Considered by some to be the greatest novel ever written, Anna Karenina is Tolsoy's classic tale of love and adultery set against the backdrop of high society in Moscow and Saint Petersburg. A rich and complex masterpiece, the novel charts the disastrous course of a love affair between Anna, a beautiful married woman, and Count Vronsky, a wealthy army officer. Tolstoy seamlessly weaves together the lives of dozens of characters, and in doing so captures a breathtaking tapestry of late 19th century Russian society.
Leo Tolstoy, Malcolm Cowley, Joel CarmichaelRandom House / 1981 / Mass PaperbackOur Price$7.16
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Leo TolstoyDover Publications / 2004 / Trade PaperbackOur Price$9.00
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Leo TolstoyRandom House / 2000 / Trade PaperbackOur Price$18.00
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Leo Tolstoy, John BayleyRandom House / 1992 / HardcoverOur Price$25.20
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The Death of Ivan Ilyich
Hailed as one of the world's supreme masterpieces on the subject of death and dying, The Death of Ivan Ilyich is the story of a worldly careerist, a high court judge who has never given the inevitability of his death so much as a passing thought. But one day death announces itself to him, and to his shocked surprise he is brought face to face with his own mortality. How, Tolstoy asks, does an unreflective man confront his one and only moment of truth?
Leo Tolstoy, Lynn Solotaroff, Ronald BlytheRandom House / 1987 / Mass PaperbackOur Price$6.26
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Leo TolstoyModern Library / 2004 / Trade PaperbackOur Price$8.96
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Leo Tolstoy, Lynn Solotaroff, Ronald BlytheBantam Classics / 2004 / ePubOur Price$5.99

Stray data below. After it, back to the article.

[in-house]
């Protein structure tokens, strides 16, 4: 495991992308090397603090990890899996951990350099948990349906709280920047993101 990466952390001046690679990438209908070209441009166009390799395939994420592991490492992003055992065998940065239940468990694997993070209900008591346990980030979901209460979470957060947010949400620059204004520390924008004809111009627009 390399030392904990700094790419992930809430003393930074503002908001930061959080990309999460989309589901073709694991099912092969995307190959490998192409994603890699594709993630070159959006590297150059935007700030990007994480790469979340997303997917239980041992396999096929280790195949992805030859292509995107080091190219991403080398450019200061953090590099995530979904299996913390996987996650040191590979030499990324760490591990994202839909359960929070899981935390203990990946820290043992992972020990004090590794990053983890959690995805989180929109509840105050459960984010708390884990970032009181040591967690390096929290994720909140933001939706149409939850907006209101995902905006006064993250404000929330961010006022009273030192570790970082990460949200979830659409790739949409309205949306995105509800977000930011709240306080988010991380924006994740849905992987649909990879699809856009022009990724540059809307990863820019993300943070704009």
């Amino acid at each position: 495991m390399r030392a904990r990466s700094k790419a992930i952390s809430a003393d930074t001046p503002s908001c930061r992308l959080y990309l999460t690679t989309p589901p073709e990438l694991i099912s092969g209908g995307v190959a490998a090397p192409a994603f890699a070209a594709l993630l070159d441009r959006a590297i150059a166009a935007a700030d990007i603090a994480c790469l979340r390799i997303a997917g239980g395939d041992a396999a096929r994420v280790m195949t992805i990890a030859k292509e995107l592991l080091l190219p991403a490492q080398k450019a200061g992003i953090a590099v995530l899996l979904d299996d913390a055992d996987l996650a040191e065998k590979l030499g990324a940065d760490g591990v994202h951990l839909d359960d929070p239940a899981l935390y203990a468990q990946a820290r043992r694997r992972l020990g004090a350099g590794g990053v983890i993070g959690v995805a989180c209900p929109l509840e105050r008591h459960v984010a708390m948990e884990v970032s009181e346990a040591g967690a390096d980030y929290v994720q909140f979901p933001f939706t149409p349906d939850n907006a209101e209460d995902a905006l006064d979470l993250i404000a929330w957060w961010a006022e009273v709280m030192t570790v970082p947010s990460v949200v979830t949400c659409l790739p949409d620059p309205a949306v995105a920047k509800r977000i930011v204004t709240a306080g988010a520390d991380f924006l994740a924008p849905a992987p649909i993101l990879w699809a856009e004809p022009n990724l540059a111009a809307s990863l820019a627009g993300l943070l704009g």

War and Peace
Set against the backdrop of a vast country under dire threat and containing fourteen hundred pages, five hundred characters, and a serious attempt to resolve the questions of how best to live life, this is the basis of the world's finest novel, War and Peace. It is first and foremost a cornucopia of compelling narrative entertainment on a grand scale, but on a more personal level there are a series of moving stories brimming with intimate detail and with shocking relevance to our own lives and times.
Set against the backdrop of a vast country under dire threat and containing fourteen hundred pages, five hundred characters, and a serious attempt to resolve the questions of how best to live life, this is the basis of the world's finest novel, War and Peace.
It is first and foremost a cornucopia of compelling narrative entertainment on a grand scale, but on a more personal level there are a series of moving stories brimming with intimate detail and with shocking relevance to our own lives and times.
Now available is a new translation of this great classic, the first for half a century, and the first by a man for more than a hundred years. The idiom has been sensitively updated, so as not to betray the original through the vulgarity of sweeping modernisation, but instead to alter the tone gently from the delicate, upper-class English of earlier versions to the kind of vigorous, ordinary speech, which directly reflects Tolstoy's demotic Russian.
Often called the greatest novel ever written, War and Peace is at once an epic of the Napoleonic wars, a philosophical study, and a celebration of Russian spirit. Yet the book was not immediately or universally recognized by readers as a world classic when it was published in installments between 1865 and 1869.